Pilot Areas – Macro Level
Hydrological Catchment Areas (WP 1)
In the course of the project two hydrological catchment areas were chosen, the Sakumono Basin and the Nabogo Basin. On the macro level, these two river basins will be the pilot regions to be studied, representing the two major issues the joint project RAIN is focusing on – drought and flood. An intelligent water management plan for both urban and rural areas to reduce the risk of flooding and drought through increased resilience is to be developed.
Sakumono BasinThe Sakumono Basin is the hydrological catchment area of the Sakumono Lagoon, located east of Ghana’s capital Accra. This zone with a total area of 280 km2 spans between Accra and Tema and is predominantly urban, although there are a few semi-urban regions1. The main urban areas consist of the Adentan Municipal District, the city Ashaiman and parts of the city Tema. According to the last census in 2010 these three regions alone had over 600.000 inhabitants2. The nothern part of the basin is less densely populated, with woodland and fields between the residential areas.
Climatic ConditionsThe climate of the Sakumono Basin is semi-arid with rainy seasons from Mai to July and from September to October. Because of the climatic conditions this region experiences both floods and droughts. Especially during rainy season, sudden and heavy rainfalls that lead to flooding events are usual. Additionally the annual rainfall can be inconsistant. While the mean annual precipitation is of 805 mm, some years can be extremely dry with rainfalls of 330 mm/year and some can be very wet with up to 1650 mm/year. The average monthly temperature reaches from 24.7°C in August to 33°C in March, with an annual average of 26°C. Subsequently, these high temperatures can cause drought periods.1 All these factors make the Sakumono Basin an interesting challenge for water management questions.
The Sakumono Basin is the hydrological catchment area of the Sakumono Lagoon, located east of Ghana’s capital Accra. This zone with a total area of 280 km2 spans between Accra and Tema and is predominantly urban, although there are a few semi-urban regions1. The main urban areas consist of the Adentan Municipal District, the city Ashaiman and parts of the city Tema. According to the last census in 2010 these three regions alone had over 600.000 inhabitants2. The nothern part of the basin is less densely populated, with woodland and fields between the residential areas.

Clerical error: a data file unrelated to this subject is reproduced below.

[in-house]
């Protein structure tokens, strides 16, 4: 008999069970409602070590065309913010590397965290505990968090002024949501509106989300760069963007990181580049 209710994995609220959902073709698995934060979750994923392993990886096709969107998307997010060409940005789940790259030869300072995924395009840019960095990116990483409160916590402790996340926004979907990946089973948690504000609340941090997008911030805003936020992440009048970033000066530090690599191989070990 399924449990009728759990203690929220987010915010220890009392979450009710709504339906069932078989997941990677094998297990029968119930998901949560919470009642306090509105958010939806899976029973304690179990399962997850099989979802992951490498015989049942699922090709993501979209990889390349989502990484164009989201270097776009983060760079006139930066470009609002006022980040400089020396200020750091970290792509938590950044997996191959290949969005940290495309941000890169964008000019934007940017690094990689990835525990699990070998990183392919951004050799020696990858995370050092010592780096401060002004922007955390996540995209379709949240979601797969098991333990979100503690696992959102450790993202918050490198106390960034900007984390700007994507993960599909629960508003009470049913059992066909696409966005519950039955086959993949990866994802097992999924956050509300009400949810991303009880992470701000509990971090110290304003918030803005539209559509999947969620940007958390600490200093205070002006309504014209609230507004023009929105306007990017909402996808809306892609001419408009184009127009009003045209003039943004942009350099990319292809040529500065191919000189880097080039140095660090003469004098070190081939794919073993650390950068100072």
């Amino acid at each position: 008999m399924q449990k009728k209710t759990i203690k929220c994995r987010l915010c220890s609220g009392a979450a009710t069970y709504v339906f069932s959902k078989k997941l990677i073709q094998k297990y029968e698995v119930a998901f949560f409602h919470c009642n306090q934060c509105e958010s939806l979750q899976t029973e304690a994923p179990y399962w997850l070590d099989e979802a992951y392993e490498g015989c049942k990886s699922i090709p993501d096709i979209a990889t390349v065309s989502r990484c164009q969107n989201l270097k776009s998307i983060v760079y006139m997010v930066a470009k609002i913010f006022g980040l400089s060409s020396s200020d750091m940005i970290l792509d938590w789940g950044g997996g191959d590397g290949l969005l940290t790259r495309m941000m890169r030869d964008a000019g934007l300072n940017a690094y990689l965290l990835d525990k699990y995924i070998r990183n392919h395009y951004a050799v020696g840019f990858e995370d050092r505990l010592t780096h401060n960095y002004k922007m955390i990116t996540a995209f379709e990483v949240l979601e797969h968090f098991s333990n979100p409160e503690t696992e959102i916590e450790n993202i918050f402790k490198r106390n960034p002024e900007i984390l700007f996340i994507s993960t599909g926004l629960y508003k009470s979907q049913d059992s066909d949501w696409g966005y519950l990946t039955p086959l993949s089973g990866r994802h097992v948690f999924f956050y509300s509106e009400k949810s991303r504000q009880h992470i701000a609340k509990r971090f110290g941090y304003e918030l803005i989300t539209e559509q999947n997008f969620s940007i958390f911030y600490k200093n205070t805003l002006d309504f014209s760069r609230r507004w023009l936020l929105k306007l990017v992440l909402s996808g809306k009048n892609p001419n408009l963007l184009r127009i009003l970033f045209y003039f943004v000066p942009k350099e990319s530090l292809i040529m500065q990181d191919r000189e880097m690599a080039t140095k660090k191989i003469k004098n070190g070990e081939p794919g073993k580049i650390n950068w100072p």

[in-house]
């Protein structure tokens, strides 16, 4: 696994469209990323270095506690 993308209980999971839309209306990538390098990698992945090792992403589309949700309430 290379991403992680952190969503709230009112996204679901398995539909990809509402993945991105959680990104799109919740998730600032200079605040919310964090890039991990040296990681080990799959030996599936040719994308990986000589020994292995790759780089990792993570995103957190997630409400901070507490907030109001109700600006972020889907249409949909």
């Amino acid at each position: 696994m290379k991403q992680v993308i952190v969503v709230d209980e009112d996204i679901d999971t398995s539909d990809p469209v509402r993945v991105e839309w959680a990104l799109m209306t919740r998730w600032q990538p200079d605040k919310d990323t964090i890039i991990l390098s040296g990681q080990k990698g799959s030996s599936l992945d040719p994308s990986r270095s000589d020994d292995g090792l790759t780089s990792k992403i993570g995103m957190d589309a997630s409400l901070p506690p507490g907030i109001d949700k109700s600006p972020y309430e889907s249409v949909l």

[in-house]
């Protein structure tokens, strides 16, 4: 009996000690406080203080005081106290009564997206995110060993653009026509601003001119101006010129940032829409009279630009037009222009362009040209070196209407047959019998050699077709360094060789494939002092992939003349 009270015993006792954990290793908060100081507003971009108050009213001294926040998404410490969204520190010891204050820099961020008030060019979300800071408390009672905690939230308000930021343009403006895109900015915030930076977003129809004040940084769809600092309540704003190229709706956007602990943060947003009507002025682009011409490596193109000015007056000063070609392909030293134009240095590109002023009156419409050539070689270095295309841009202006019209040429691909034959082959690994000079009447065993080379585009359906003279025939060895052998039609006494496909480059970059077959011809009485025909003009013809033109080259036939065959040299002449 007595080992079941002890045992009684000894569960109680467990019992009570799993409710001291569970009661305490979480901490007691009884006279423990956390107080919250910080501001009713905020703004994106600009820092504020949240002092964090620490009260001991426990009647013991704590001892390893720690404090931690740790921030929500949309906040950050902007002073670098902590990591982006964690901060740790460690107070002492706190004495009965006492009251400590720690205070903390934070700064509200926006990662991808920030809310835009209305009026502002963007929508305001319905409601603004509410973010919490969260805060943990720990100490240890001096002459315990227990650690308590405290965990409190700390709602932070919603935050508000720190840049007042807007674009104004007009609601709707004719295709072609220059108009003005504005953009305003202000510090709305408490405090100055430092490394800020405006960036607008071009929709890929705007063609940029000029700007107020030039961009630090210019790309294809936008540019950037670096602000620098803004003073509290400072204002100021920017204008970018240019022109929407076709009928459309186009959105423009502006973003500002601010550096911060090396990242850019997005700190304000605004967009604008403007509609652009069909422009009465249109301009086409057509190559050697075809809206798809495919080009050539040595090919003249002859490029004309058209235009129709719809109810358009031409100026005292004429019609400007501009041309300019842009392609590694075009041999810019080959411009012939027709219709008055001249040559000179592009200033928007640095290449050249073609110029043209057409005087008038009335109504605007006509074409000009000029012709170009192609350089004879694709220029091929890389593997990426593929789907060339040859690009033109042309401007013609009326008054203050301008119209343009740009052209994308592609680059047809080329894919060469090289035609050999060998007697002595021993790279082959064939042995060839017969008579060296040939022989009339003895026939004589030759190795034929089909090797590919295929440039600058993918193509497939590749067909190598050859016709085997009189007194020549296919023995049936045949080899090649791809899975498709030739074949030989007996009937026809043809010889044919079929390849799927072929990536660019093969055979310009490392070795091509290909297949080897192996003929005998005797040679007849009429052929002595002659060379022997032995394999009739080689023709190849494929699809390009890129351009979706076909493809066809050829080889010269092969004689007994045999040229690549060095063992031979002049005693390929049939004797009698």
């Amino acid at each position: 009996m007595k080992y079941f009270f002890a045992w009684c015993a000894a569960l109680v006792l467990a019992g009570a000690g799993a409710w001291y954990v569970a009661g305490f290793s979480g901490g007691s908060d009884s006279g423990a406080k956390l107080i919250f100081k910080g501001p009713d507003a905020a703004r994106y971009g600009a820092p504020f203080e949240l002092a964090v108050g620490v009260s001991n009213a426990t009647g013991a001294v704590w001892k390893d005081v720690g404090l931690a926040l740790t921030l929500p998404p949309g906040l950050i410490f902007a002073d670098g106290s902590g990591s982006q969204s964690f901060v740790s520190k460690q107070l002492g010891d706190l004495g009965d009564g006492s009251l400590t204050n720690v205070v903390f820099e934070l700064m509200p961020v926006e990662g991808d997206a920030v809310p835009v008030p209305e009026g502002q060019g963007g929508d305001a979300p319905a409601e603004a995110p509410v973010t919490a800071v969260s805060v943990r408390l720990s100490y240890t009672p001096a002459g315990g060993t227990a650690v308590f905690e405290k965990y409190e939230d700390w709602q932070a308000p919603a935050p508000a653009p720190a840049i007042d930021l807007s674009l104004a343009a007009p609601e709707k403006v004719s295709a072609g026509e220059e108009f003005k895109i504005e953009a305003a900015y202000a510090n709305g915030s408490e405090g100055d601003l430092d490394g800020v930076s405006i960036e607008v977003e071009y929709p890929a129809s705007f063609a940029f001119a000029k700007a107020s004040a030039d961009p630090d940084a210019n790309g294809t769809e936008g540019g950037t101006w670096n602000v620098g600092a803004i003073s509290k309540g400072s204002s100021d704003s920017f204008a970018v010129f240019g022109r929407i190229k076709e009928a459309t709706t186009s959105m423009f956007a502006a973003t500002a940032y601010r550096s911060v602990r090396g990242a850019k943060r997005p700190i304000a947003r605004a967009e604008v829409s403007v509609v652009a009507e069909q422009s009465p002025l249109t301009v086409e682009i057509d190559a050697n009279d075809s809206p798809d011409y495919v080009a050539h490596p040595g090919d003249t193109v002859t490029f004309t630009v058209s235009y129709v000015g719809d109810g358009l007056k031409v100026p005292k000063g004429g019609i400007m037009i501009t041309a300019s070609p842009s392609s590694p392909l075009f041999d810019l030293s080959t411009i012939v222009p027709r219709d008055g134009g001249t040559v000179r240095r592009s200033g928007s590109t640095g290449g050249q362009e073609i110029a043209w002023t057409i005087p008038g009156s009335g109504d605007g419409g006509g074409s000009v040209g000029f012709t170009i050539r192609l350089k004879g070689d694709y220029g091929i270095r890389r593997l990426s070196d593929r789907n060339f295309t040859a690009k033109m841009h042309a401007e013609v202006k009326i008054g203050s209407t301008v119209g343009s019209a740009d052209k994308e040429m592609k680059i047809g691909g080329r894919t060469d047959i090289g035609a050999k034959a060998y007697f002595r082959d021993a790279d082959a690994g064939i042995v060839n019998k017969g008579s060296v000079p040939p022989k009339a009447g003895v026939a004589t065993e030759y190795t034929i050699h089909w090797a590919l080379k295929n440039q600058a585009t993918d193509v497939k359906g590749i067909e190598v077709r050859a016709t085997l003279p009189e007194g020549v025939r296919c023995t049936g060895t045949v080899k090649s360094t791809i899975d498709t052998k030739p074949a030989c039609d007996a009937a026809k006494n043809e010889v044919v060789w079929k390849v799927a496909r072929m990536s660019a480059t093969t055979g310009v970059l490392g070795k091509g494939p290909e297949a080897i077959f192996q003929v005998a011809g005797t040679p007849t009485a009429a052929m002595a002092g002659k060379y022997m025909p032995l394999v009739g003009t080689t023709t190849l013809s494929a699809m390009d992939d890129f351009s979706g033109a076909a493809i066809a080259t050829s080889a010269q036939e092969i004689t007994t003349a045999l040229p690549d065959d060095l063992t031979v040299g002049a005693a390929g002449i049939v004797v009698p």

Ghana – History of Droughts and Floods
Historically, floods represent Ghana’s biggest threat in terms of lives affected by natural disasters. Over the past 40 years, floods, mostly related to river floods (primarily in the Volta River System) and in urban areas, have affected nearly four million people in Ghana.3 During the period from 1968 to 2011, nine out of ten of the worst catastrophes were floods, the 10th being a drought. About 3.81 million people were affected and 298 killed by flooding events in this timespan.4 A flood in 2007 displaced not only about 332,000 people, but also destroyed over 500 km of road and other infrastructure. The greatest impact was felt in the three northern regions of Upper East, Upper West and Northern Region due to extensive flooding of the Volta River, making it one of the most severe floods in the country.3,4 Another flooding event took place in the Volta, Central, Western, Eastern and Greater Accra Regions in June 2010, affecting about 33,000 lives and displacing up to 15,000, again causing major infrastructural damage.4